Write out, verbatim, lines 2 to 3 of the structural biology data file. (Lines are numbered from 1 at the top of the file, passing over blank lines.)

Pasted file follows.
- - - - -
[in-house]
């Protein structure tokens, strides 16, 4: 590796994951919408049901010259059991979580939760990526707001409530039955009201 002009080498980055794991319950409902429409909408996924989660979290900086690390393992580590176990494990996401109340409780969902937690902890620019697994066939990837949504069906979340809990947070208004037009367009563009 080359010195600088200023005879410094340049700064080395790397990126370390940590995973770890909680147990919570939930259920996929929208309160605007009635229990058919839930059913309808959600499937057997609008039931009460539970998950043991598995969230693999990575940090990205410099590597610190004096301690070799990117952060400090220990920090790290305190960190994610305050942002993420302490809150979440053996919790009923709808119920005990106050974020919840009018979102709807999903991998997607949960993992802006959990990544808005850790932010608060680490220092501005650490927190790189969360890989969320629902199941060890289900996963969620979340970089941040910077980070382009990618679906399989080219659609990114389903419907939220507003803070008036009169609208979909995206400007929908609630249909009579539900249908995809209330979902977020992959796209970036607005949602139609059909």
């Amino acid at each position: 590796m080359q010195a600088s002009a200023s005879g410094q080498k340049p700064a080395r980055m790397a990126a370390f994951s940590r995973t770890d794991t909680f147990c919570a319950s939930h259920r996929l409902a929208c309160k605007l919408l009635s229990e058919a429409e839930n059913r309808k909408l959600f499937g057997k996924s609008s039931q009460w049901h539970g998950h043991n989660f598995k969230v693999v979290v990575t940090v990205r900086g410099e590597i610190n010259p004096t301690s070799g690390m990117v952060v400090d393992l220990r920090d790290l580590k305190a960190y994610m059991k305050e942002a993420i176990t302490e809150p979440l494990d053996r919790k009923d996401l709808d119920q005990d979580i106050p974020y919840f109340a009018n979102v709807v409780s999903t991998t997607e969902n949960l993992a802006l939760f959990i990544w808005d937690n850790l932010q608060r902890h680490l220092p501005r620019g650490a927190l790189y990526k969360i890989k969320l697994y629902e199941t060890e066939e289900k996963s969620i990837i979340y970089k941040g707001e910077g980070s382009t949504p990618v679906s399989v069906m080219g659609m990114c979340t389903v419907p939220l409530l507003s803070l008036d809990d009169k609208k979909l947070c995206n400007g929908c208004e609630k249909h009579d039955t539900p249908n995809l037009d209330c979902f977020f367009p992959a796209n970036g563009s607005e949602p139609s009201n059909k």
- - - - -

């Protein structure tokens, strides 16, 4: 590796994951919408049901010259059991979580939760990526707001409530039955009201 002009080498980055794991319950409902429409909408996924989660979290900086690390393992580590176990494990996401109340409780969902937690902890620019697994066939990837949504069906979340809990947070208004037009367009563009 080359010195600088200023005879410094340049700064080395790397990126370390940590995973770890909680147990919570939930259920996929929208309160605007009635229990058919839930059913309808959600499937057997609008039931009460539970998950043991598995969230693999990575940090990205410099590597610190004096301690070799990117952060400090220990920090790290305190960190994610305050942002993420302490809150979440053996919790009923709808119920005990106050974020919840009018979102709807999903991998997607949960993992802006959990990544808005850790932010608060680490220092501005650490927190790189969360890989969320629902199941060890289900996963969620979340970089941040910077980070382009990618679906399989080219659609990114389903419907939220507003803070008036009169609208979909995206400007929908609630249909009579539900249908995809209330979902977020992959796209970036607005949602139609059909």
């Amino acid at each position: 590796m080359q010195a600088s002009a200023s005879g410094q080498k340049p700064a080395r980055m790397a990126a370390f994951s940590r995973t770890d794991t909680f147990c919570a319950s939930h259920r996929l409902a929208c309160k605007l919408l009635s229990e058919a429409e839930n059913r309808k909408l959600f499937g057997k996924s609008s039931q009460w049901h539970g998950h043991n989660f598995k969230v693999v979290v990575t940090v990205r900086g410099e590597i610190n010259p004096t301690s070799g690390m990117v952060v400090d393992l220990r920090d790290l580590k305190a960190y994610m059991k305050e942002a993420i176990t302490e809150p979440l494990d053996r919790k009923d996401l709808d119920q005990d979580i106050p974020y919840f109340a009018n979102v709807v409780s999903t991998t997607e969902n949960l993992a802006l939760f959990i990544w808005d937690n850790l932010q608060r902890h680490l220092p501005r620019g650490a927190l790189y990526k969360i890989k969320l697994y629902e199941t060890e066939e289900k996963s969620i990837i979340y970089k941040g707001e910077g980070s382009t949504p990618v679906s399989v069906m080219g659609m990114c979340t389903v419907p939220l409530l507003s803070l008036d809990d009169k609208k979909l947070c995206n400007g929908c208004e609630k249909h009579d039955t539900p249908n995809l037009d209330c979902f977020f367009p992959a796209n970036g563009s607005e949602p139609s009201n059909k």